From the Arctic to Appalachia, August Readings on the
Climate Activist and Reporter Amy Brady Recommends Five New Books
As the planet spins toward the dog days of summer and countries around the globe have continued to grapple with the coronavirus pandemic, climate change has also caused some extraordinary events. This past May was the hottest May on record. The Siberian Arctic reached a mind-boggling, record-breaking temperature of 100.4 degrees Fahrenheit. And as hard as it is to believe, the continent-spanning wildfires that raged through Australia and resulted in the deaths of an estimated one billion animals were still aflame in early 2020. This is life in the Anthropocene.
This August, scientists and writers responded to the global crisis with a range of poignant and pointed new works of nonfiction, fiction, and poetry. The Arctic serves as a setting in several of these books, but so does Appalachia, a region known more for the climate change-causing coal it produces than for the climate-change impacts it suffers—and it does suffer. Here are five of my favorite climate-themed books hitting shelves this month. Taken together, they reveal the scale of climate change and the people and places it forever alters.
Marco Tedesco and Alberto Flores d’Arcais, translated by Denise Muir, The Hidden Life of Ice: Dispatches from a Disappearing World
The Arctic evokes a sense of horror for many. It’s the setting of Dan Simmons’s ghostly novel The Terror and Ian McGuire’s haunting The North Water. But the mysteries held by the frozen north are far from supernatural. In the often poetic The Hidden Life of Ice, authors Marco Tedesco, a research professor at the Lamont-Doherty Earth Observatory at Columbia University, and Alberto Flores d’Arcais, an Italian journalist with a background in philosophy, offer fascinating insight into Greenland’s strangest features. Among the wonders discussed are evidence of long-extinct “polar camels” and the lives of microorganisms that can survive in freezing temperatures. Underscoring the book is concern for the Arctic’s imperiled future, and how climate change is altering this fantastical landscape forever.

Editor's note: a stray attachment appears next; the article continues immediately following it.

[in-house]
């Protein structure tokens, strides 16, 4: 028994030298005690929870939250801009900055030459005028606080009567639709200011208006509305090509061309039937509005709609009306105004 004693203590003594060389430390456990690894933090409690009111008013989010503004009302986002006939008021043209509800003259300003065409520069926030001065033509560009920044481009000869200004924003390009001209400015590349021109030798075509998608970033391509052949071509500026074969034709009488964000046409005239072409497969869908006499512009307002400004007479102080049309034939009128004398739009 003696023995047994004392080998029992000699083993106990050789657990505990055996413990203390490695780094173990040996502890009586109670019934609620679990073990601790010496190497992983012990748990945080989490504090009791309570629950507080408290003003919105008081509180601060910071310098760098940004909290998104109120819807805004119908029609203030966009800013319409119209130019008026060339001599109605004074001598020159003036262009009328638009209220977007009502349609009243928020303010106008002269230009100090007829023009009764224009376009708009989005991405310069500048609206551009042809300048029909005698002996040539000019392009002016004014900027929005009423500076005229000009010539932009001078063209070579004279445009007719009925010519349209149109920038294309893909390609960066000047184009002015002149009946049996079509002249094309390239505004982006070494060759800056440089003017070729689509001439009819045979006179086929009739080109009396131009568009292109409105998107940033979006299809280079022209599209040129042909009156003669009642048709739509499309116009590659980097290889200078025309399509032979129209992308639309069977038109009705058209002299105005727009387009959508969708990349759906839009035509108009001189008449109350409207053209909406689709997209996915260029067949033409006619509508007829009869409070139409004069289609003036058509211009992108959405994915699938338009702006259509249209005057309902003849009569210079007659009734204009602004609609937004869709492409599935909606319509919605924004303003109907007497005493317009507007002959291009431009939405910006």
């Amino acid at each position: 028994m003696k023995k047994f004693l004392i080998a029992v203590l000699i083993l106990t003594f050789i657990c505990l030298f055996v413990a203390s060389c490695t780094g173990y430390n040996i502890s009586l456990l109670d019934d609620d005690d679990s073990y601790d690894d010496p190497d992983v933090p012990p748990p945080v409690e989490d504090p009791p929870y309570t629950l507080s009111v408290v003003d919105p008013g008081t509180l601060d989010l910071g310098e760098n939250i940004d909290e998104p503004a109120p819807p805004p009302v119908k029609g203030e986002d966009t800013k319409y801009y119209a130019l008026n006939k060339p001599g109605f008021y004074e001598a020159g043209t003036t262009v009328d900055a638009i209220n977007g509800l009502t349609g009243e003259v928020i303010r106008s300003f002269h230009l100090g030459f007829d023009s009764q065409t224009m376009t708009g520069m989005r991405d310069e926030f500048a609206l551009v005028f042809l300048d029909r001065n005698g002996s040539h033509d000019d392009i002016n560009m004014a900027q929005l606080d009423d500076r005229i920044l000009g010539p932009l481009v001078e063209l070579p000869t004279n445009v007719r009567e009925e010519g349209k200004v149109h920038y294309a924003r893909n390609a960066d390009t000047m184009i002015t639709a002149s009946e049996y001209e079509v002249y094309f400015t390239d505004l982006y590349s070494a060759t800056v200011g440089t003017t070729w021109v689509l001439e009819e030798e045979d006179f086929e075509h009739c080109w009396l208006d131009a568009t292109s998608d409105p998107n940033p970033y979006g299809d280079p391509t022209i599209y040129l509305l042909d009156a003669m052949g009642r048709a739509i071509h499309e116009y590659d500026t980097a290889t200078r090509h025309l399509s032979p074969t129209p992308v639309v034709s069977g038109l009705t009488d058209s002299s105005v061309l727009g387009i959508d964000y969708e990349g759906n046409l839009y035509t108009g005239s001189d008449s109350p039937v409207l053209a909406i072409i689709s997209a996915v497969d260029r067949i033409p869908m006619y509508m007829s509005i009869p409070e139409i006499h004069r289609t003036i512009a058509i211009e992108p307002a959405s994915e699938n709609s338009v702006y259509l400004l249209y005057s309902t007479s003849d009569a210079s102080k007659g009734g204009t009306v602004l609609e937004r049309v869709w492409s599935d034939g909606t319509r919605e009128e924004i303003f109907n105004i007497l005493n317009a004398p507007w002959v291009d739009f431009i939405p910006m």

Helen Macdonald, Vesper Flights
The author of the transcendent H is for Hawk returns with Vesper Flights, a revelatory essay collection. As in her previous work, Macdonald captures here the tightly entwined relationships between humans and the natural world. Her writing spans a range of subjects, including a story about an Iranian refugee’s migration to the UK, a personal tale about watching a total solar eclipse, and a visit to Uzbekistan to learn more about the nation’s solar power plants. The essays are grounded in individual experiences but embrace the wider world, illuminating meaningful connections between the personal and the planetary.
John Freeman, founding editor of Freeman’s magazine (and an editor at this publication), published in 2017 to great acclaim Tales of Two Americas, an anthology about income inequality. Tales of Two Planets poignantly extends that focus to the rest of the world, revealing how climate change exacerbates inequalities of all kinds in communities impacted hardest. The collection includes essays, fiction, and poems by some of today’s brightest writers. Edwidge Danticat writes about life in Haiti, while Anuradha Roy describes the floods and droughts that have ravaged the Himalayas. Tahmima Anam brings us to a climate-changed Bangladesh, while Lauren Groff illuminates life in Florida, one of America’s most threatened states.
Charlotte McConaghy, Migrations
Fiction that addresses the climate crisis can also focus on the personal. Case in point: This gorgeous new novel by Charlotte McConaghy. It stars Franny Stone, who sets out to forget her troubled past by following the migration of birds. But once she notices that the natural world she treasures is disappearing, she travels to Greenland to find the last flock of Arctic terns on the planet—and follows them on what might be their last migration. As her journey unfolds, her past continues to haunt her, until it forces a personal reckoning that cuts right to the heart. This beautiful novel is an ode—if not an elegy—to an endangered planet and the people and places we love.
Noah Davis, Of This River
In this enchanting and at times unsettling new collection, Noah Davis delivers poems set in the Allegheny region of Appalachia. The central character is Short-Haired Girl, whose experiences of abject poverty and encounters with the natural world reveal to us the land on which she and her family has lived for generations. This is a polyphonic collection; some of the voices are those of Snapping Turtle and Brown Trout. Even the compost pile has its utterances. Taken together, these voices demonstrate how everything is connected, and how attacks on the land and its animals are not without consequences for the people who live there, too.